Host: Bill Cullen, Bill Rafferty
Announcer: Bob Hilton, Rich Jeffries
Airtime: Bill C: 10:30-11:00 AM, weekdays

Premise: Are two heads better than one?

Rules: In the 1980 version, a solo player took on a related (not married) pair of players in a game. 20 letters of the alphabet made up the battlefield:

A random letter was chosen to begin the game, and a sample question might be: "What D is the capital of Delaware?" The first player to buzz in and give the right answer won the hexagon for their side. If a solo player blew a question, only one partner could answer, with conference. The solo player tried to connect top to bottom (minimum four answers) and the family pair connected left to right (minimum five answers, the extra answer was the handicap afforded the solo player.) Whoever connected their ends won the round and $500. Two rounds won the match and allowed the player (one-half of the family pair) ro play the Gold Rush.

Bonus Game: In the Gold Rush, the player had 60 seconds to connect left to right. Most answers were two to five initials long, but some were only one. The player would call a hexagon, Bill would read the clue, and the player would answer. A right answer turned the hexagon gold and the player would continue moving on. A wrong answer meant the hex turned black and the player would have to work around it. Given 60 seconds, most players were able to win the game unless they blocked themselves out by getting an entire column of answers wrong. Accomplishing the task won $2500 for the first win in a match, the second game was the Super Gold Rush, played for $5,000. If the player ran out of time before a connection was made, or the player was blocked out, $100 was paid for each gold block on the board. Bill would go over the missed questions, if any, and the main game would begin again. Starting with the 91st episode, Bill began referring to the endgame as "Gold Run."

A player or family pair could win up two eight matches, play the Gold Rush 16 times, and win $60,000. LaRae Dillman was the only player to reach that mark, and won $47,000. Two sets of family pairs were also big winners, with over $18,000 and $26,000.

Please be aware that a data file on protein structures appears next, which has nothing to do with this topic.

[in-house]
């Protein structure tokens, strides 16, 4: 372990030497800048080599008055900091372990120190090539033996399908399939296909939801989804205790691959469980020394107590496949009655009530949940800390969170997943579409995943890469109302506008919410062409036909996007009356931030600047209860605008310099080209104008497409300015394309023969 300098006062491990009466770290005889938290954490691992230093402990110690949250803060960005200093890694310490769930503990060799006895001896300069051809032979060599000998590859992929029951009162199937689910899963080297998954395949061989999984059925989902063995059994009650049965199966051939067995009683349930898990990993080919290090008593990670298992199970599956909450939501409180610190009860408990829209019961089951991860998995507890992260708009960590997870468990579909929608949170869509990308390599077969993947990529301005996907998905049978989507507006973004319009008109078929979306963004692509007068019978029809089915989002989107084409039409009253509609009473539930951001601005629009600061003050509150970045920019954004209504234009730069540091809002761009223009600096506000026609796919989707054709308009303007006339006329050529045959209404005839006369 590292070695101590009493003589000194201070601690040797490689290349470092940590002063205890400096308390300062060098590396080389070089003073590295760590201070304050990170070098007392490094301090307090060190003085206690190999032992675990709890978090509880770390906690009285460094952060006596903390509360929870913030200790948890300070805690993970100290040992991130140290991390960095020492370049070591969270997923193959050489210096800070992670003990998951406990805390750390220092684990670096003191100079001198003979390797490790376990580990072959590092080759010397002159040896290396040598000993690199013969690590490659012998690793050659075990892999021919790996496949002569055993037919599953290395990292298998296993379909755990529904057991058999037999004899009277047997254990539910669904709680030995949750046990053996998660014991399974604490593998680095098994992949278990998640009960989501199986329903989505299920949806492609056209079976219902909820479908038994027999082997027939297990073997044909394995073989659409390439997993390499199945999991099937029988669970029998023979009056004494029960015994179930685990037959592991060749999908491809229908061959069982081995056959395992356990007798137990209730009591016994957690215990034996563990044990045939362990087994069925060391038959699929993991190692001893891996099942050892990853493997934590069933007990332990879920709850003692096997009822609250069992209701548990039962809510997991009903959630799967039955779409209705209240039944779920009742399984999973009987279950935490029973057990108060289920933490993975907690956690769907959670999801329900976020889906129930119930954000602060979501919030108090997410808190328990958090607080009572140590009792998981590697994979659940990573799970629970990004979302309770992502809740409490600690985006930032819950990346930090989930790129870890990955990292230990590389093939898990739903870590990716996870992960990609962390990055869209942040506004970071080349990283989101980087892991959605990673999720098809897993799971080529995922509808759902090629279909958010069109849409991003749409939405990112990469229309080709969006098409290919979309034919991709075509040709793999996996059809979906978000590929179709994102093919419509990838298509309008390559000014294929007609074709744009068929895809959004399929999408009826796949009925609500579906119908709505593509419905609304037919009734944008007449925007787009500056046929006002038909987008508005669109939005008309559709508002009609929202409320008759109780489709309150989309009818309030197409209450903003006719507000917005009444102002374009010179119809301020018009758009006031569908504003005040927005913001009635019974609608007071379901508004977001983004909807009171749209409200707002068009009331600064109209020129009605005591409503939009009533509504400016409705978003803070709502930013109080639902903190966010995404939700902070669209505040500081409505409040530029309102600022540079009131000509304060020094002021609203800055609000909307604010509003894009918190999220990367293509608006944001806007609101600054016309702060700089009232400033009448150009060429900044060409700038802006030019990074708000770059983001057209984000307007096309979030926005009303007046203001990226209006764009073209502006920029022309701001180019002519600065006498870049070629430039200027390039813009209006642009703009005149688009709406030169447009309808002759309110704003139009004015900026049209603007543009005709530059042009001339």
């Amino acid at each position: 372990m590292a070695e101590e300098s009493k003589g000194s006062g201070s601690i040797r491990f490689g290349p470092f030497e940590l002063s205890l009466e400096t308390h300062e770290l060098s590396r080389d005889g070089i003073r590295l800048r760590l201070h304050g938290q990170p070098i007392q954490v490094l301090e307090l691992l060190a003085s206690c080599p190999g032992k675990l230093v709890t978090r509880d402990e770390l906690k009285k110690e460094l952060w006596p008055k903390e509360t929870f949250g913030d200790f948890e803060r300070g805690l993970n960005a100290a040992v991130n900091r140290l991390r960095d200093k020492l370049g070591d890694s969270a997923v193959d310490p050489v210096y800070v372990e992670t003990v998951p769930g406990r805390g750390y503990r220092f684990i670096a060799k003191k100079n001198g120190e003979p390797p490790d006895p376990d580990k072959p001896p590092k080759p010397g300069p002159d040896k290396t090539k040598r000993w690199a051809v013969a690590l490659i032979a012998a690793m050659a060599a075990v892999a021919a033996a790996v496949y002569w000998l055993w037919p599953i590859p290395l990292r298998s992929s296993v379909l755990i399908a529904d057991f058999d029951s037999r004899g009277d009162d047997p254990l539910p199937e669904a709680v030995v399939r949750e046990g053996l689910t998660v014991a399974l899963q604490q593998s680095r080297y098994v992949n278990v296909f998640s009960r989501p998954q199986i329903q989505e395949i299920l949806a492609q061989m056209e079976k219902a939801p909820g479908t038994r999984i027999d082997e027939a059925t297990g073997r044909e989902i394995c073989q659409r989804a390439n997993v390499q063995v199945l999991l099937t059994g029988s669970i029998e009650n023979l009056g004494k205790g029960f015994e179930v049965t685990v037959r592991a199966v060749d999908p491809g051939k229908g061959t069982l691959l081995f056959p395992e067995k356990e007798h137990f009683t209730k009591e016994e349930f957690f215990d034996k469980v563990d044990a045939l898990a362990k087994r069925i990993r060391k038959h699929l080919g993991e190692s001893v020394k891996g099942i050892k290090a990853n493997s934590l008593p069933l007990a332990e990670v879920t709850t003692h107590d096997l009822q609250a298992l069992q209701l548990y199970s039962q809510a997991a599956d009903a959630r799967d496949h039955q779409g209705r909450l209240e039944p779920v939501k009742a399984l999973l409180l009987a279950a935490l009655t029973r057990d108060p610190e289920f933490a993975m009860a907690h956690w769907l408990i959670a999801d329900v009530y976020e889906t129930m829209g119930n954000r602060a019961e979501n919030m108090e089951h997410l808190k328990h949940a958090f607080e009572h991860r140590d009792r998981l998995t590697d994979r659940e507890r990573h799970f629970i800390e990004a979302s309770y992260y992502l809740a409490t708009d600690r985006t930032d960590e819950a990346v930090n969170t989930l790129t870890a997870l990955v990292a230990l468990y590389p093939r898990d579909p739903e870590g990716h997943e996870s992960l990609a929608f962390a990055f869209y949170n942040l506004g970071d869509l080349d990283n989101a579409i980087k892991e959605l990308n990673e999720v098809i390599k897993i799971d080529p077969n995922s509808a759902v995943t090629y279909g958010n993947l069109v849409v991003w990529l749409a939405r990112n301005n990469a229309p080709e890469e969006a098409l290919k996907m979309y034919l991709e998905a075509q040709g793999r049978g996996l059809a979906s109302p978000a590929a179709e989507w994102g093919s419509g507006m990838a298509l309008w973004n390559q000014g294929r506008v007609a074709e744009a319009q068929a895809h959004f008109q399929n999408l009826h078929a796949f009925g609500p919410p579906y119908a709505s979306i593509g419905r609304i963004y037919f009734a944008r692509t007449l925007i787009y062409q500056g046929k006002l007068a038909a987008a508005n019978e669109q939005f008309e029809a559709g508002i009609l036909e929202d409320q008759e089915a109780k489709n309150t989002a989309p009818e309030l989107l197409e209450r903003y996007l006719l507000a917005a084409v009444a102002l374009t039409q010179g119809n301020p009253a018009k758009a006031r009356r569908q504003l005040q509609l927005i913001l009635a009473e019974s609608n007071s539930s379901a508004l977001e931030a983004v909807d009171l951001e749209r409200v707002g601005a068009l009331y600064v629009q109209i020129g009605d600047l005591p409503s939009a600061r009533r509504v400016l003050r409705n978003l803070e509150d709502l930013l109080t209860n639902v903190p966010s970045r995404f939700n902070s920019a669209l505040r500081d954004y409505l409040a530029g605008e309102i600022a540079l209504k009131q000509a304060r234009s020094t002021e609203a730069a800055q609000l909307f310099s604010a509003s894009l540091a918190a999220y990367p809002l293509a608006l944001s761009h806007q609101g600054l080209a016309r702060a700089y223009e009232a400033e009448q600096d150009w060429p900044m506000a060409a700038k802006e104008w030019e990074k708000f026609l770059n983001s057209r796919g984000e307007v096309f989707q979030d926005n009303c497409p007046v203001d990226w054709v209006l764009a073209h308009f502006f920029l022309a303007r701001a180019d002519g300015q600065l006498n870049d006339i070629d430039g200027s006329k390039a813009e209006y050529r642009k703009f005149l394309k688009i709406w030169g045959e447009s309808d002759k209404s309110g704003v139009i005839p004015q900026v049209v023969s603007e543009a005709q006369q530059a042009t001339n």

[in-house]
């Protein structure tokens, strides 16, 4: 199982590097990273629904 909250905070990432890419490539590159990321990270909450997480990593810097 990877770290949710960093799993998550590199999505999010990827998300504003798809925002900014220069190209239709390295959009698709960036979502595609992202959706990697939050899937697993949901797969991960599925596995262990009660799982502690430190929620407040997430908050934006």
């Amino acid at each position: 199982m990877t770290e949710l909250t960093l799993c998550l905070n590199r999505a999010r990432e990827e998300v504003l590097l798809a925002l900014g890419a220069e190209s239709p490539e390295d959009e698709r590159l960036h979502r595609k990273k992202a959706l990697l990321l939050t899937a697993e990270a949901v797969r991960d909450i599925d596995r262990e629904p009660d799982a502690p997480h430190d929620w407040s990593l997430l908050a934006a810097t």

After four weeks of shows, the format changed. The main game was now best-of-three, with each win worth $500. The winner would then play Gold Rush for $5,000. Champions could now stay on for up to ten games, and win $60,000. Two solo players won the maximum, and two more won over $50,000. One family pair won $51,200 in their campaign.

In 1982, toward the end of the run, the winnings limit was raised to twenty games (meaning a champion could be on the show for a month) and the total winnings increased to $120,000. One solo player and one family pair won the maximum.

Grand Champions List
Solo PlayerWinningsFamily PairWinnings
John Hatten$120,000Liz and Pat McCarthy$120,000
Leland Yung$106,600Cathy Thomas/John Shannon$51,200
Kandi Doyle$78,400?Alan and Jeff Dennis$37,000
Sherry Lucas$60,000
LaRae Dillman
Gene Vissich(k?)$46,700
Kandi returns, increasing her total to $62,800.
Larae Dillman gets up to $65,000.
Sherry Lucas: $66,500.
Kathy Thomas and John Shannon return to win $59,300.
Leland Yung returns, wins another ten games, and wins $106,600.
Gene Vissich returns on the very last show, wins the final match of the series and $5,000 to go with it (no Gold Run was played) for a final total of $51,700.
The 1987 version, which ran for 17 weeks, eliminated the family pair. The champion played as white, the challenger red. The challenger had the advantage in round one, the champion in round two, and game three, if necessary, was a 4 x 4 matrix. The champion played Gold Rush as before, but the game now had a jackpot starting at $5,000; and increasing as much each time until won.

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